Male Sexual Abuse
About one in five males are sexually abused in childhood. No one is really sure how many adult males experience sexual violence - more than is reported. The following Q&A is based on information supplied by Survivors UK.
What is male sexual abuse?
Male sexual assault is when you have been forced to take part in any sexual act with another man or woman which you did not willingly consent to. Even if you did not resist or fight back at the time of the attack, it is still assault.
It could have happened to you whilst you were a child or a teenager, or as an adult. It is not a 'gay crime' - it happens to more straight men than gay men. It could be done b y a man or a woman.
More men are abused from within the family than outside, and more men are raped by people they knew rather than strangers.
How common is it?
It's much more common than most people think. According to a study published in the BMJ, almost 3% of men reported a non-consensual sexual experience as adults and over 5% of men reported sexual abuse as a child. Thousands of men contact Survivors UK every year.
Is it illegal?
Changes to the 1956 Sexual Offences act in 1994 made the rape of a man an equal crime to rape of a woman. Further updates to the Sexual Offences act in 2004 mean that the different types of sexual assault that men can experiences have been defined. The Survivors UK National Helpline can help you in considering whether you want to report what happened to you to the police and put you in touch with legal specialists.
How does it affect you?
Few people even realise that male rape exists. So a man who is trying to come to terms with sexual assault can feel like there is nowhere to turn. But secondly, society itself places certain expectations on men - they are supposed to be 'strong' and 'able to take care of themselves'. This only heightens the sense of confusion and self-doubt felt by survivors of male rape and sexual abuse; many of them end up blaming themselves.
He will often be as desperate to keep it a secret as his attacker is. As well as the trauma and feelings of shame, many of our clients face the difficulties of people's attitudes to male rape and abuse.
Many male sexual abuse survivors experience feelings of isolation, depression, anger, anxiety, issues about sexuality and gender, substance abuse, self-harm, eating disorders, negative body image, fears about abusing, hyperconsciousness of body and appearance, and even split or multiple personalities.
It can also lead to real problems with relationships. So anyone who shares his life, be it partner, friend or family, can be affected. We often receive calls from these people, who are looking for help in dealing with the effects of male rape or sexual assault on the man in their life.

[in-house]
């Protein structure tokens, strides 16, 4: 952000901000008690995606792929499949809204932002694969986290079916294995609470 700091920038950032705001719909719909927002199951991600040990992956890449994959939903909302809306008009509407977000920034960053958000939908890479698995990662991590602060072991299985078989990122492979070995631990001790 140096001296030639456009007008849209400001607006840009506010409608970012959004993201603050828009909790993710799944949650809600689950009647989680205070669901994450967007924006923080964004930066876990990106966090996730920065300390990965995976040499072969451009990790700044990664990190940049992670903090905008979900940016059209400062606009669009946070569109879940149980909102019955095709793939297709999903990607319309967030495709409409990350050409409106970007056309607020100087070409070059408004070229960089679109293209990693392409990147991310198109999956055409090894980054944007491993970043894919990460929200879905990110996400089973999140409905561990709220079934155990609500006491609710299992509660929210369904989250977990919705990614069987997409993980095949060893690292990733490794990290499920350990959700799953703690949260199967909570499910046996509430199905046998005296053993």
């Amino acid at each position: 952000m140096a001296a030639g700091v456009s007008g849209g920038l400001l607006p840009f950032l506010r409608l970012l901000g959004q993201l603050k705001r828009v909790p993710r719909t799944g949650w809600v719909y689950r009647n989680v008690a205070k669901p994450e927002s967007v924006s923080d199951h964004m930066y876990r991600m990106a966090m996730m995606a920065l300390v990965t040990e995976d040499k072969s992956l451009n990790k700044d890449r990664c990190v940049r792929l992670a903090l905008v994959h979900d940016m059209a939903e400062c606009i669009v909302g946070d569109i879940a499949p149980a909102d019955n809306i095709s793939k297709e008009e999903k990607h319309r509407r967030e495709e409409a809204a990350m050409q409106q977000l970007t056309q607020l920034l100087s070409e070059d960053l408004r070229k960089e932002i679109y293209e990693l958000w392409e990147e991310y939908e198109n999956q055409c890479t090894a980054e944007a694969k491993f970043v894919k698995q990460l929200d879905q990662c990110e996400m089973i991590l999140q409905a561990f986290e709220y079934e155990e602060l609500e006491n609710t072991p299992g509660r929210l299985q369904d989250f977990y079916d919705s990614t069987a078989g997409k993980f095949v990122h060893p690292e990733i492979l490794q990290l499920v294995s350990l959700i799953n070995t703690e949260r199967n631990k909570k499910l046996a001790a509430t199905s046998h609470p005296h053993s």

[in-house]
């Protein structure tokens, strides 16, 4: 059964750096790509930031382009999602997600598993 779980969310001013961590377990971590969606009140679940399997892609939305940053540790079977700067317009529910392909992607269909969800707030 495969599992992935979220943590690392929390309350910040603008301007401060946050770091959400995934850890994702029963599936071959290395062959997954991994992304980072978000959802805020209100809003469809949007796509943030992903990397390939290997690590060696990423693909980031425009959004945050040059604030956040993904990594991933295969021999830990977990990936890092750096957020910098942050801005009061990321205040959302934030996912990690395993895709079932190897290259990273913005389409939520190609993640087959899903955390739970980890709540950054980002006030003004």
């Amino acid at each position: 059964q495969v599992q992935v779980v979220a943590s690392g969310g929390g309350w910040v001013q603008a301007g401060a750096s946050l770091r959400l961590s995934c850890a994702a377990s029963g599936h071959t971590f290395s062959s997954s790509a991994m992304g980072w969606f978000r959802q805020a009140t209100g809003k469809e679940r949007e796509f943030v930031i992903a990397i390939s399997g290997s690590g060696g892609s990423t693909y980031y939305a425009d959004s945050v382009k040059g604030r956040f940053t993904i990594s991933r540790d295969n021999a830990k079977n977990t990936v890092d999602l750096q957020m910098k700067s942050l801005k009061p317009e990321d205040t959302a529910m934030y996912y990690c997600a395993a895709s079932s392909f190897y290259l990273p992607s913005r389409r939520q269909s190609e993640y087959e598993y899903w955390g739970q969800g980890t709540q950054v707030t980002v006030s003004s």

Is most sexual abuse of boys by homosexual males?
It's nothing to do with homosexuality or heterosexuality. Pedophiles who molest boys are not expressing a homosexual orientation any more than pedophiles who molest girls are practicing heterosexual behaviors. While many child molesters have gender and/or age preferences, of those who seek out boys, the vast majority are not homosexual. They are pedophiles.
You can't call it abuse when a heterosexual boy is coaxed into sex by an older woman. He's lucky to have been initiated into sex.
No, it is abuse. To be used as a sexual object by a more powerful person, male or female, is always abusive and often damaging.
But if a boy experiences sexual arousal or orgasm doesn't that prove he enjoyed it?
Not at all. In reality, males can get an erection even in traumatic or painful sexual situations. It does not mean that the child wanted the experience or understood what it meant at the time.
Surely, boys are less traumatized by the abuse experience than girls.
No. While some studies have found males to be less negatively affected, more studies show that long term effects are quite damaging for both sex.
Will boys who are abused by males become homosexual?
No. It is unlikely that someone can make another person a homosexual or heterosexual. Sexual orientation is a complex issue and there is no single answer or theory that explains why someone identifies himself as homosexual, heterosexual or bi-sexual.
Boys who are sexually abused go on to sexually abuse others.
That's not true either. This myth is especially dangerous because it can create a terrible stigma for the child, that he is destined to become an offender. Boys might be treated as potential perpetrators rather than victims who need help.
While it is true that most perpetrators have histories of sexual abuse, it is NOT true that most victims go on to become perpetrators.
Getting help is key. Research suggests that talking about being a victim of abuse being believed and understood reduces the liklihood of becoming a perpetrator of it.
The majority of victims do not go on to become adolescent or adult perpetrators; and those who do perpetrate in adolescence usually don't perpetrate as adults if they get help when they are young.
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Page created on June 30th, 2009
Page updated on December 1st, 2009